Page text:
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Friday, December 4, 2009

Wish For The Moon by Sandra Jones

Wish For The Moon by Sandra Jones
Publisher: The Wild Rose Press
Genre: Historical, Time Travel
Length: Full (370 pages)
Heat: Spicy
Rating: 4.5 Books
Reviewed by Camellia

Matthias Thorne, a heroic knight, finds himself accused of a horrible crime he doesn’t remember. He flees his home in shame, believing he is guilty, but in his flight he stumbles across an ancient portal taking him far away to the future. In modern day Wales, Matthias lives with the troubles of the past long buried. He guards the mystery on his ancestral property as closely as he guards his own heart—until Carrie Greer, a modern-day herbalist, accidentally discovers his secret and drags him back to the hell he’d left behind in the 13th century.

Thrust into close confines with Carrie, Matthias is drawn into the depths of her trusting eyes and forms a tenuous bond with her that soon ignites a burning passion. Carrie’s faith becomes his inspiration as he fights inner demons that could shatter the bond of trust growing between them. Together they fight enemies of the flesh, church and time as Matthias attempts to win Carrie's love before his dark secret chases her away.

Herbalist Carrie Greer is no stranger to rejection. Her epilepsy has sent many boyfriends running for the hills. When the surly Professor Matthias Thorne refuses her request to search on his property in Wales for the Moon Plant (once used to control epileptic seizures), Carrie, determined to try to improve her quality of life, takes drastic steps. She ends up in 13th century Wales with the grouchy professor, who is a knight in that time but not one in good standing. Carrie, much at the mercy of Matthias, has some major adjustments to make. But her 21st century upbringing as an independent woman comes to the fore along with her curiosity. She makes a place for herself.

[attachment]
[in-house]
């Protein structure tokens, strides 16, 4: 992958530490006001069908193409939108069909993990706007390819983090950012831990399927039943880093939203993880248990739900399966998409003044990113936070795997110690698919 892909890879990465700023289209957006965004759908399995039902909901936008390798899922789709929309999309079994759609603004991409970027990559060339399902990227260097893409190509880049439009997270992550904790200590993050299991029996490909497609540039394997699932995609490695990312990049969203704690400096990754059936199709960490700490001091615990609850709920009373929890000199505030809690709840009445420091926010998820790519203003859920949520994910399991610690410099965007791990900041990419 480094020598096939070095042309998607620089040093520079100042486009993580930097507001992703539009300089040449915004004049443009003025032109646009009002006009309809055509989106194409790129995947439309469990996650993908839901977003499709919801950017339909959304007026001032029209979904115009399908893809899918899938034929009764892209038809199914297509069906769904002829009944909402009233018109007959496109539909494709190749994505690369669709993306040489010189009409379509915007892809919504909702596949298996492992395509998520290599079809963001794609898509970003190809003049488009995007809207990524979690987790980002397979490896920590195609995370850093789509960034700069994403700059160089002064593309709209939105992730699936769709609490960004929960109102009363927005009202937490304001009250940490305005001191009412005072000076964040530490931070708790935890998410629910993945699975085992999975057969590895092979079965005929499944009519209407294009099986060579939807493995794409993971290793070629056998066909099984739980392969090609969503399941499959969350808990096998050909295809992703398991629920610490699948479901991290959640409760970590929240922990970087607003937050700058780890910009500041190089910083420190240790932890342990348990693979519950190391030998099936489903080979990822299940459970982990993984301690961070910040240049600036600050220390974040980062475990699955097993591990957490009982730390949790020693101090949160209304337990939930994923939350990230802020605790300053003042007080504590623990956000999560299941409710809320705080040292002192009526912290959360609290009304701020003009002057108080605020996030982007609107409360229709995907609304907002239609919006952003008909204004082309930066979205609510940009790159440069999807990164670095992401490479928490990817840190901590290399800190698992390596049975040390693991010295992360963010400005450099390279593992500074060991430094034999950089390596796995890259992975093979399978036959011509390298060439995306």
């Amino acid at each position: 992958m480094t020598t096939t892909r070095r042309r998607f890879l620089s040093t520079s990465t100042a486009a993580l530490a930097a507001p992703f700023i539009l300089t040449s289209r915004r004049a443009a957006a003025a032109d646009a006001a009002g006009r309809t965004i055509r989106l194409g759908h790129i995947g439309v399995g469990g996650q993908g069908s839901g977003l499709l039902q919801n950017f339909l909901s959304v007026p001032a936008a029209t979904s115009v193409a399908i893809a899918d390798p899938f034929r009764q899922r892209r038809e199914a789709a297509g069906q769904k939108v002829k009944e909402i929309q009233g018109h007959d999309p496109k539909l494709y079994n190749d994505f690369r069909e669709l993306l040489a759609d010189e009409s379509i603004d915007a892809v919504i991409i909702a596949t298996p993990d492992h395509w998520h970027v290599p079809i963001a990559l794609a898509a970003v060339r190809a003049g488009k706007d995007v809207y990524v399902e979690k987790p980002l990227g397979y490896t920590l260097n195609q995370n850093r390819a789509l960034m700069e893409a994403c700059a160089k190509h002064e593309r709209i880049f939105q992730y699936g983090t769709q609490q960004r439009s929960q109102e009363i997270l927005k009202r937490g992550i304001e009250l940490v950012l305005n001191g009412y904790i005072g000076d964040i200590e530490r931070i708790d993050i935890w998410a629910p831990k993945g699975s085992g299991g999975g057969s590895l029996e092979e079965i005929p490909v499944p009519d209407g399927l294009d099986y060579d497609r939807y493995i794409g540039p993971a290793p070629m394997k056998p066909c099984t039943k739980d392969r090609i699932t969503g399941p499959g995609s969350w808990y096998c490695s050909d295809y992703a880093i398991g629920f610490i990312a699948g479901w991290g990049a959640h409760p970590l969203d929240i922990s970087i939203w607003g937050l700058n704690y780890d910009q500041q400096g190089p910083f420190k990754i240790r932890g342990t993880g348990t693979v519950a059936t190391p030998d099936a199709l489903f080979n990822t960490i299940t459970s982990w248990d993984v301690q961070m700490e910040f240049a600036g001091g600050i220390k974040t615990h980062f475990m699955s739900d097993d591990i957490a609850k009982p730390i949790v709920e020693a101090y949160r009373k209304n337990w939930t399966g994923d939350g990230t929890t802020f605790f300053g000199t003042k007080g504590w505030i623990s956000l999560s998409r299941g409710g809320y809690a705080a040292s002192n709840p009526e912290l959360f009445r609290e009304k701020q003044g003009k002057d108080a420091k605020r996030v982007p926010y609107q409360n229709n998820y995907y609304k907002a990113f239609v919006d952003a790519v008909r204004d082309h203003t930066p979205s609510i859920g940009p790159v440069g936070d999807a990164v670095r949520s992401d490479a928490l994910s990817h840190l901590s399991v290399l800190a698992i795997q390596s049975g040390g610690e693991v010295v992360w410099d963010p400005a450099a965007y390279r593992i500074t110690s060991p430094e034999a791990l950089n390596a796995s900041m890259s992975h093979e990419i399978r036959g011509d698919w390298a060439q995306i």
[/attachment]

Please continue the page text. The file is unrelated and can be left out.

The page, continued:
A conflicted Matthias knows if he had been less of an ogre and promised to bring Carrie seeds from the Moon Plant, neither of them would be back in the 13th century having to cope with political problems, power struggles, antiquated social mores and living conditions, nor would they have been pressured into a marriage and family feuds of longstanding. Moreover, the guilt he has carried since age eighteen would not be so glaringly in his and everyone else’s minds.

Sandra Jones’ compelling style brings the characters to life as she uses the social mores and living conditions so realistically that the reader’s senses and emotions are revved up to full throttle. From earth-shattering love scenes to descriptions of the awful smells and tastes of that age, Sandra Jones gives the reader vivid examples that create vicarious experiences of the first order.

The well-developed secondary characters like Matthias’ brother Giles; Maud, the witch; Edwina, Matthias’ old nurse; Rannulf, and many others, augment the 13th century way of life, the beliefs, superstitions, and arrogance of the nobility of that age.

21st century Carrie struggles to cope; but cope she does with style, compassion, and love along with some self-righteous anger.

Unmitigated selfishness of Matthias’ older brother, Matthias’ feelings of guilt, and Carrie’s deep-seated dread of rejection are huge obstacles to overcome before redemption comes and love can bring a happy-ever-after that is so deserved.


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